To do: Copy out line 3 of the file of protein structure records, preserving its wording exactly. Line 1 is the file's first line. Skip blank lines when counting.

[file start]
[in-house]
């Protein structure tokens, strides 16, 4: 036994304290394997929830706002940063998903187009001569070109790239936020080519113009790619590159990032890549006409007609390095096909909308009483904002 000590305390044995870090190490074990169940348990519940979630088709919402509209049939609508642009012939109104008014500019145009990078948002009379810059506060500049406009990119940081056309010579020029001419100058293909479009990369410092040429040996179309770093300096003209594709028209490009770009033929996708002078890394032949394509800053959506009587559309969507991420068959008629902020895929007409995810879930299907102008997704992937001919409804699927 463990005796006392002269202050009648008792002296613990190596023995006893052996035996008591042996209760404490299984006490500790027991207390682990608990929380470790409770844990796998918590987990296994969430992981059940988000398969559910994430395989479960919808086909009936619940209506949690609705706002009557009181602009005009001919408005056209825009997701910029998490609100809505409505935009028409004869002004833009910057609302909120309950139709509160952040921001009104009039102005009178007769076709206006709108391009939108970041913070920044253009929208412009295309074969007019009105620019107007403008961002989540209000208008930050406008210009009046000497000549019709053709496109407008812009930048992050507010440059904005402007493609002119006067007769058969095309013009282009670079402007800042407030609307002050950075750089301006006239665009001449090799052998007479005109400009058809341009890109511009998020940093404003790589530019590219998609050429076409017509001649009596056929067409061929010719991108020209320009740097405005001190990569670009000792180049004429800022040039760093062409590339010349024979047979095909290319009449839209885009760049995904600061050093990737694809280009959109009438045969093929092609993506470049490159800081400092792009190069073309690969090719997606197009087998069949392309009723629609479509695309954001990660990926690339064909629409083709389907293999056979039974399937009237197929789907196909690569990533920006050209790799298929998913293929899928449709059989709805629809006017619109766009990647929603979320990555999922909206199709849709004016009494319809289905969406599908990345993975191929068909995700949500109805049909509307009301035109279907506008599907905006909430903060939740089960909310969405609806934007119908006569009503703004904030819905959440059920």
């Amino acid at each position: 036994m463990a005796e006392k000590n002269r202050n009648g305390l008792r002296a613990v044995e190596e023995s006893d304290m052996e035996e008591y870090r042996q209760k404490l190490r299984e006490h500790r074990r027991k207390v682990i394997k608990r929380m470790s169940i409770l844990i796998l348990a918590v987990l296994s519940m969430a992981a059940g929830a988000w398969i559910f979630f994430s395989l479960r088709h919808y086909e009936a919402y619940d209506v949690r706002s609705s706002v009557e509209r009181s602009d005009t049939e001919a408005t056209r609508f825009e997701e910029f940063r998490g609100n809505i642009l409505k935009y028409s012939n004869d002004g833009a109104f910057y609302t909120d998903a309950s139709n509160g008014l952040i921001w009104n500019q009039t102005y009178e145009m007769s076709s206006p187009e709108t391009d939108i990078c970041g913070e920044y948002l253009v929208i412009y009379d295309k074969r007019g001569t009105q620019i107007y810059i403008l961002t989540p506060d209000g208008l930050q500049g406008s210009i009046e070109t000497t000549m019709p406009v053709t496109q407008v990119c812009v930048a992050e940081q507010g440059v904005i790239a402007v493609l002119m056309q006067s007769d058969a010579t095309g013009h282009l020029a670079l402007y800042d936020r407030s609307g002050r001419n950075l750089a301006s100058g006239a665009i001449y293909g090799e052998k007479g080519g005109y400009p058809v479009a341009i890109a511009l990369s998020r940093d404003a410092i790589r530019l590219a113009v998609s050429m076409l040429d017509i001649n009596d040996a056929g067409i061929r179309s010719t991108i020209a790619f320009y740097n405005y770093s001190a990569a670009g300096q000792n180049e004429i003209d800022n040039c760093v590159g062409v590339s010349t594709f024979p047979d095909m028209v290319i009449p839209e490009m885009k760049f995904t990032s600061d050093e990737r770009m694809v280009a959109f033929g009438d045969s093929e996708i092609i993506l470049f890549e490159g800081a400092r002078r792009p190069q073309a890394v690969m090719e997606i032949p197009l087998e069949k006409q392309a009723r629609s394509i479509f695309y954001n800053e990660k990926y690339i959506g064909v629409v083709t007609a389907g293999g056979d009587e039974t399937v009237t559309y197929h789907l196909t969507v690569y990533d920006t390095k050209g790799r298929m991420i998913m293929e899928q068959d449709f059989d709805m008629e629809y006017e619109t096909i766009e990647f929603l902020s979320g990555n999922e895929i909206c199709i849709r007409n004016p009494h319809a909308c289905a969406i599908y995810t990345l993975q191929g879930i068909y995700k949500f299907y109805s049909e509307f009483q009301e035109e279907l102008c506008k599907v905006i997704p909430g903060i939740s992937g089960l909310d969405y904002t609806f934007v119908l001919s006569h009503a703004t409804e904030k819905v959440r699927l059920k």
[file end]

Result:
């Amino acid at each position: 036994m463990a005796e006392k000590n002269r202050n009648g305390l008792r002296a613990v044995e190596e023995s006893d304290m052996e035996e008591y870090r042996q209760k404490l190490r299984e006490h500790r074990r027991k207390v682990i394997k608990r929380m470790s169940i409770l844990i796998l348990a918590v987990l296994s519940m969430a992981a059940g929830a988000w398969i559910f979630f994430s395989l479960r088709h919808y086909e009936a919402y619940d209506v949690r706002s609705s706002v009557e509209r009181s602009d005009t049939e001919a408005t056209r609508f825009e997701e910029f940063r998490g609100n809505i642009l409505k935009y028409s012939n004869d002004g833009a109104f910057y609302t909120d998903a309950s139709n509160g008014l952040i921001w009104n500019q009039t102005y009178e145009m007769s076709s206006p187009e709108t391009d939108i990078c970041g913070e920044y948002l253009v929208i412009y009379d295309k074969r007019g001569t009105q620019i107007y810059i403008l961002t989540p506060d209000g208008l930050q500049g406008s210009i009046e070109t000497t000549m019709p406009v053709t496109q407008v990119c812009v930048a992050e940081q507010g440059v904005i790239a402007v493609l002119m056309q006067s007769d058969a010579t095309g013009h282009l020029a670079l402007y800042d936020r407030s609307g002050r001419n950075l750089a301006s100058g006239a665009i001449y293909g090799e052998k007479g080519g005109y400009p058809v479009a341009i890109a511009l990369s998020r940093d404003a410092i790589r530019l590219a113009v998609s050429m076409l040429d017509i001649n009596d040996a056929g067409i061929r179309s010719t991108i020209a790619f320009y740097n405005y770093s001190a990569a670009g300096q000792n180049e004429i003209d800022n040039c760093v590159g062409v590339s010349t594709f024979p047979d095909m028209v290319i009449p839209e490009m885009k760049f995904t990032s600061d050093e990737r770009m694809v280009a959109f033929g009438d045969s093929e996708i092609i993506l470049f890549e490159g800081a400092r002078r792009p190069q073309a890394v690969m090719e997606i032949p197009l087998e069949k006409q392309a009723r629609s394509i479509f695309y954001n800053e990660k990926y690339i959506g064909v629409v083709t007609a389907g293999g056979d009587e039974t399937v009237t559309y197929h789907l196909t969507v690569y990533d920006t390095k050209g790799r298929m991420i998913m293929e899928q068959d449709f059989d709805m008629e629809y006017e619109t096909i766009e990647f929603l902020s979320g990555n999922e895929i909206c199709i849709r007409n004016p009494h319809a909308c289905a969406i599908y995810t990345l993975q191929g879930i068909y995700k949500f299907y109805s049909e509307f009483q009301e035109e279907l102008c506008k599907v905006i997704p909430g903060i939740s992937g089960l909310d969405y904002t609806f934007v119908l001919s006569h009503a703004t409804e904030k819905v959440r699927l059920k």